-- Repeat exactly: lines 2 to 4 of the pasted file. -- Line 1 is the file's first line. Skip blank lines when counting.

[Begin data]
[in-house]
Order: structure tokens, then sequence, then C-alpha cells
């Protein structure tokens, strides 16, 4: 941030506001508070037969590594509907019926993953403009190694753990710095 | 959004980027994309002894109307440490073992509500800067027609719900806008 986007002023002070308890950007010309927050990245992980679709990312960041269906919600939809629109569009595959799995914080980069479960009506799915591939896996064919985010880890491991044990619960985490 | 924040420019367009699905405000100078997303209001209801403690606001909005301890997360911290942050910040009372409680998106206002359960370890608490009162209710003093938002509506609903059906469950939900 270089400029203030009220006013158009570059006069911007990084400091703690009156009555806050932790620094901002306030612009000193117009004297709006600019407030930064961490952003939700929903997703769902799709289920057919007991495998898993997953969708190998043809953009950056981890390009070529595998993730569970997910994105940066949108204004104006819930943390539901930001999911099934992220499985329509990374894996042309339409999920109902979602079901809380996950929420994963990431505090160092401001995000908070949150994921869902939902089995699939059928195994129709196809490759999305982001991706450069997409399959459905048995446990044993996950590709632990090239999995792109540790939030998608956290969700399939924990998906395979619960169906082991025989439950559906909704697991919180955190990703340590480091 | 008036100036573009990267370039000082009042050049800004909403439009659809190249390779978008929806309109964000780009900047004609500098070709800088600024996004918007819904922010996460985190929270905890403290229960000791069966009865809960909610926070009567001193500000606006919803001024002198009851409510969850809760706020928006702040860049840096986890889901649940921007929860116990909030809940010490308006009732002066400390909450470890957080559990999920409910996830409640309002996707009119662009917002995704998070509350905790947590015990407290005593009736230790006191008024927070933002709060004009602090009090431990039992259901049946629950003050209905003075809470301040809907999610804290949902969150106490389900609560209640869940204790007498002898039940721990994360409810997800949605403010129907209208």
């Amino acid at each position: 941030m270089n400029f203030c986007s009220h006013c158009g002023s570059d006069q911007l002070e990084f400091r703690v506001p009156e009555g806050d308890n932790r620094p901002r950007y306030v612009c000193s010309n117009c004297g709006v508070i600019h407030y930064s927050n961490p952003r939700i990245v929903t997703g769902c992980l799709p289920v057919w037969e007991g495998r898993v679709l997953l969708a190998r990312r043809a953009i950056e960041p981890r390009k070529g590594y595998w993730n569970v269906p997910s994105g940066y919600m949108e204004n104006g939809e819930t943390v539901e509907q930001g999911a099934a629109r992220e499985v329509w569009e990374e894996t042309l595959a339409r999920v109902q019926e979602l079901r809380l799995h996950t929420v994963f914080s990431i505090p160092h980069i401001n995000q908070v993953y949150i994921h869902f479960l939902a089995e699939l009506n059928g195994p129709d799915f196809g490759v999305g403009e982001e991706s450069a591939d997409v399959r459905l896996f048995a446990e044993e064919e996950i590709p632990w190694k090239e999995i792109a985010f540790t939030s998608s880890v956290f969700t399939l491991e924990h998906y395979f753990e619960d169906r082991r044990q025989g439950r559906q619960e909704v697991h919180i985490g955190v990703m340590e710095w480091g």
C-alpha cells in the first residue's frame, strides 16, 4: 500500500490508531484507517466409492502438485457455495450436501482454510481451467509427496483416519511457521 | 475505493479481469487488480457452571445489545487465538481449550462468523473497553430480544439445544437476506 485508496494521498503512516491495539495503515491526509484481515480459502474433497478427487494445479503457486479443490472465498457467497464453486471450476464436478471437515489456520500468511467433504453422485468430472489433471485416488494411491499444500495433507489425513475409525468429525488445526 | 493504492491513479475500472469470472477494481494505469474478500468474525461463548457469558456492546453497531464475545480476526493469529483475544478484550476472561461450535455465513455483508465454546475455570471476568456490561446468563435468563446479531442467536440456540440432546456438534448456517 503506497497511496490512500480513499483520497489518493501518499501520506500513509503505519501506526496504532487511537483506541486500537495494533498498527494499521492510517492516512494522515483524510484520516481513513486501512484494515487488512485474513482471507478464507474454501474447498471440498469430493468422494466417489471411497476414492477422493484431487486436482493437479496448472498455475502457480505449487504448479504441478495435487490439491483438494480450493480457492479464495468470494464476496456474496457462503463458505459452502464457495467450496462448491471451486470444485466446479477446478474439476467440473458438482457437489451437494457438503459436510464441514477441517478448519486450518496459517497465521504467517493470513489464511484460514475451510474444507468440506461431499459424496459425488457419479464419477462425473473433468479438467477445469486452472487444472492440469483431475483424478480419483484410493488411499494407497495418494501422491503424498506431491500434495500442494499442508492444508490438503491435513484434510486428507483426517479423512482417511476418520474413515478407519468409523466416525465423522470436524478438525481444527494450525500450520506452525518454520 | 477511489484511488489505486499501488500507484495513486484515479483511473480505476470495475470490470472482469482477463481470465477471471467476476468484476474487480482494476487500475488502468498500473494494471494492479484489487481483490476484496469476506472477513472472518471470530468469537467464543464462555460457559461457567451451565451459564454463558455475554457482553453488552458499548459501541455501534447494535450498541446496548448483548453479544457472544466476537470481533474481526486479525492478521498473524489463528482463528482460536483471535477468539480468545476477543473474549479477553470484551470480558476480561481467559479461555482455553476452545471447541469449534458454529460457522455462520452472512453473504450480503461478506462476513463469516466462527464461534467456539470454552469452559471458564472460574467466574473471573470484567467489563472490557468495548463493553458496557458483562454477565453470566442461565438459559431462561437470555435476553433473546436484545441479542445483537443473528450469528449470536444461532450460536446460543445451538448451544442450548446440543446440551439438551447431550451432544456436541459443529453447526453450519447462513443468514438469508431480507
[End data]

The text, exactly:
Order: structure tokens, then sequence, then C-alpha cells
């Protein structure tokens, strides 16, 4: 941030506001508070037969590594509907019926993953403009190694753990710095 | 959004980027994309002894109307440490073992509500800067027609719900806008 986007002023002070308890950007010309927050990245992980679709990312960041269906919600939809629109569009595959799995914080980069479960009506799915591939896996064919985010880890491991044990619960985490 | 924040420019367009699905405000100078997303209001209801403690606001909005301890997360911290942050910040009372409680998106206002359960370890608490009162209710003093938002509506609903059906469950939900 270089400029203030009220006013158009570059006069911007990084400091703690009156009555806050932790620094901002306030612009000193117009004297709006600019407030930064961490952003939700929903997703769902799709289920057919007991495998898993997953969708190998043809953009950056981890390009070529595998993730569970997910994105940066949108204004104006819930943390539901930001999911099934992220499985329509990374894996042309339409999920109902979602079901809380996950929420994963990431505090160092401001995000908070949150994921869902939902089995699939059928195994129709196809490759999305982001991706450069997409399959459905048995446990044993996950590709632990090239999995792109540790939030998608956290969700399939924990998906395979619960169906082991025989439950559906909704697991919180955190990703340590480091 | 008036100036573009990267370039000082009042050049800004909403439009659809190249390779978008929806309109964000780009900047004609500098070709800088600024996004918007819904922010996460985190929270905890403290229960000791069966009865809960909610926070009567001193500000606006919803001024002198009851409510969850809760706020928006702040860049840096986890889901649940921007929860116990909030809940010490308006009732002066400390909450470890957080559990999920409910996830409640309002996707009119662009917002995704998070509350905790947590015990407290005593009736230790006191008024927070933002709060004009602090009090431990039992259901049946629950003050209905003075809470301040809907999610804290949902969150106490389900609560209640869940204790007498002898039940721990994360409810997800949605403010129907209208």
């Amino acid at each position: 941030m270089n400029f203030c986007s009220h006013c158009g002023s570059d006069q911007l002070e990084f400091r703690v506001p009156e009555g806050d308890n932790r620094p901002r950007y306030v612009c000193s010309n117009c004297g709006v508070i600019h407030y930064s927050n961490p952003r939700i990245v929903t997703g769902c992980l799709p289920v057919w037969e007991g495998r898993v679709l997953l969708a190998r990312r043809a953009i950056e960041p981890r390009k070529g590594y595998w993730n569970v269906p997910s994105g940066y919600m949108e204004n104006g939809e819930t943390v539901e509907q930001g999911a099934a629109r992220e499985v329509w569009e990374e894996t042309l595959a339409r999920v109902q019926e979602l079901r809380l799995h996950t929420v994963f914080s990431i505090p160092h980069i401001n995000q908070v993953y949150i994921h869902f479960l939902a089995e699939l009506n059928g195994p129709d799915f196809g490759v999305g403009e982001e991706s450069a591939d997409v399959r459905l896996f048995a446990e044993e064919e996950i590709p632990w190694k090239e999995i792109a985010f540790t939030s998608s880890v956290f969700t399939l491991e924990h998906y395979f753990e619960d169906r082991r044990q025989g439950r559906q619960e909704v697991h919180i985490g955190v990703m340590e710095w480091g």